Thursday, 30 May 2013

Adopting a pharmacy-first approach can improve health and wellbeing

Adopting a pharmacy-first approach can improve health and wellbeing:
Pharmacists could alleviate pressure on GPs, who currently undertake 57 million consultations for minor ailments yearly
As the responsibility for public health is put into the hands of local councils, the pressure is on for clinical commissioning groups to improve the quality of service provided to the public. A new report, The Wells Family Challenge: A Pharmacist First Approach, suggests that pharmacists could transform the improvement of health and wellbeing in local communities.
The report, which 2020health worked on closely with the Sainsbury's Pharmacy team, assesses the impact of in-store pharmacy advice on the health and lifestyles of 10 families. Although undertaken on a small scale, the results suggest minimum intervention from a pharmacist over a small amount of time could have a significant impact on public health if replicated on a larger scale. The pharmacists involved in the challenge improved health literacy levels, and in doing so provided much more than a service to treat coughs and colds. They actually helped prevent illness – a function that GP surgeries are not always able to fulfil due to competing demands. This demonstrated that they could play a role in alleviating pressure on GPs who currently undertake 57 million consultations each year for minor ailments that could have been dealt with by a pharmacist.
Even more importantly, they could help detect the early signs of cardiovascular disease. In the initial pharmacist visit of the study, 81% of family members who were diagnosed with high cholesterol (68% of the total sample) were completely unaware beforehand, as were almost as many of those suffering from high blood pressure. The health advice given by the pharmacists over the 12 months led to measureable improvements including 65% of adult participants losing weight (an average 4kg), 58% reducing their risk of stroke or heart attack and over a 50% reduction in unhealthy levels of cholesterol. The families found simple advice and strategies offered by the pharmacists such as putting a fruit bowl by the front door to encourage healthy snacking and reducing dinner plate sizes useful in contributing to these kinds of reductions.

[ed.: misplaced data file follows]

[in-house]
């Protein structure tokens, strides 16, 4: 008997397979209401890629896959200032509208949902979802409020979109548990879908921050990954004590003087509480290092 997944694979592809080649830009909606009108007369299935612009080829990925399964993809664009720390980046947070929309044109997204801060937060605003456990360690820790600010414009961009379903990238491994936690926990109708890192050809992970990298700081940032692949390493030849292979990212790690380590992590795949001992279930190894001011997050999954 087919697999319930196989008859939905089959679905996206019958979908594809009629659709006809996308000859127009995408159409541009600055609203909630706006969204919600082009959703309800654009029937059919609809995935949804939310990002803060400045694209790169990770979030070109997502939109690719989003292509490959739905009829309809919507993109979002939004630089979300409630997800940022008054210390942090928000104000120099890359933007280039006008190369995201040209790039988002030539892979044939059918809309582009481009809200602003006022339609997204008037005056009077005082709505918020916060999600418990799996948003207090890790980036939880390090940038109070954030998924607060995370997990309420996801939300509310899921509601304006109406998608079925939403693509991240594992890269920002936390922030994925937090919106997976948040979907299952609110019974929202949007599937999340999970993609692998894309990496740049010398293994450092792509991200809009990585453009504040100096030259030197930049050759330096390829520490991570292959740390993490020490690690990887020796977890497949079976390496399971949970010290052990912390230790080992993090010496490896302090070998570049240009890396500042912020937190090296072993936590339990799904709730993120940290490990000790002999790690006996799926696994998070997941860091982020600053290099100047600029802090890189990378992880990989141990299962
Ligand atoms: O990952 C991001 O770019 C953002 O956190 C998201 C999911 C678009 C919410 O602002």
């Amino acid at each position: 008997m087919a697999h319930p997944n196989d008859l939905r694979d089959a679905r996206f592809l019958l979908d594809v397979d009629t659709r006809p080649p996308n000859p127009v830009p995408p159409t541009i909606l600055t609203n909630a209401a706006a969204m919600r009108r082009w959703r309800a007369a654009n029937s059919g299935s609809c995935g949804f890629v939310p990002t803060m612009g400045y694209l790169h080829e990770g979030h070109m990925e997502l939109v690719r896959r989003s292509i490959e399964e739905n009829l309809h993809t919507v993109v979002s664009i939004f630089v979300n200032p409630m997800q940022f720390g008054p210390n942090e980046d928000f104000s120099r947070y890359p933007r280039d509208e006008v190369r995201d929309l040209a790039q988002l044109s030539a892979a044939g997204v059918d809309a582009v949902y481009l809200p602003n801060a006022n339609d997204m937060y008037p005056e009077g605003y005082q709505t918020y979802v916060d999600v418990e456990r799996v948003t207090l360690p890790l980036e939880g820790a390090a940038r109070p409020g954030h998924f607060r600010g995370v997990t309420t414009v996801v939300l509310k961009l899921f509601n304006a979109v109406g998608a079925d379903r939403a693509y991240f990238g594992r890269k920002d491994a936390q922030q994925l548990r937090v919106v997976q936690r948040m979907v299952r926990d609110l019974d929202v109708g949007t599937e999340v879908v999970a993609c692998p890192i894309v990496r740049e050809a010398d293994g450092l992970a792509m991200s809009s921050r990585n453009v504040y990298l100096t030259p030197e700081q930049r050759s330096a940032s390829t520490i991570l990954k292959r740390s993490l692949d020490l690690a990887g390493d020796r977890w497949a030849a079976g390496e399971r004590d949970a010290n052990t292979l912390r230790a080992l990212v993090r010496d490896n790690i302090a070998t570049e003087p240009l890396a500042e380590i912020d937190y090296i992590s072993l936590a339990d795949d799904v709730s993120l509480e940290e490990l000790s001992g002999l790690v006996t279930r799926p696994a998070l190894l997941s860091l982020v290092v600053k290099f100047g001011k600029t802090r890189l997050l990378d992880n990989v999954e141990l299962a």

Cardiovascular disease costs the NHS £19bn per year. If pharmacists can detect the signs early enough, through providing monitoring services for cholesterol, blood pressure and weight management, and offer the guidance to change habits and prevent the serious effects of prolonged poor lifestyle choices, they could alleviate pressure on NHS services and help reduce costs in the long run.
So within the new NHS landscape, and as local health delivery systems take shape, we need to increase the understanding of the pharmacist's role and the value they bring to preventing ill health and assisting the public in self-managed treatments.
A three-pronged approach needs to be adopted. First, to help clinical commissioning groups succeed in maintaining the health of the population, the measurable impact our 80,000 pharmacists could have on public health should be recognised; pharmacists have a wealth of knowledge and expertise which should be drawn upon in terms of shaping and designing health and wellbeing strategies and addressing the wider determinants of health. Second, Public Health England needs to develop a clear strategy for how local authorities can partner with pharmacies more effectively in order to deliver the range of mandated public health services which they are now responsible for. And third, the NHS Commissioning Board needs to give a clear steer as to the contribution that pharmacists should make in the delivery of services which prevent those illnesses so sadly common in the UK today.
Gail Beer is director of operations at the thinktank 2020health. She worked in the NHS for over 30 years as an executive director at Barts and the London NHS Trust

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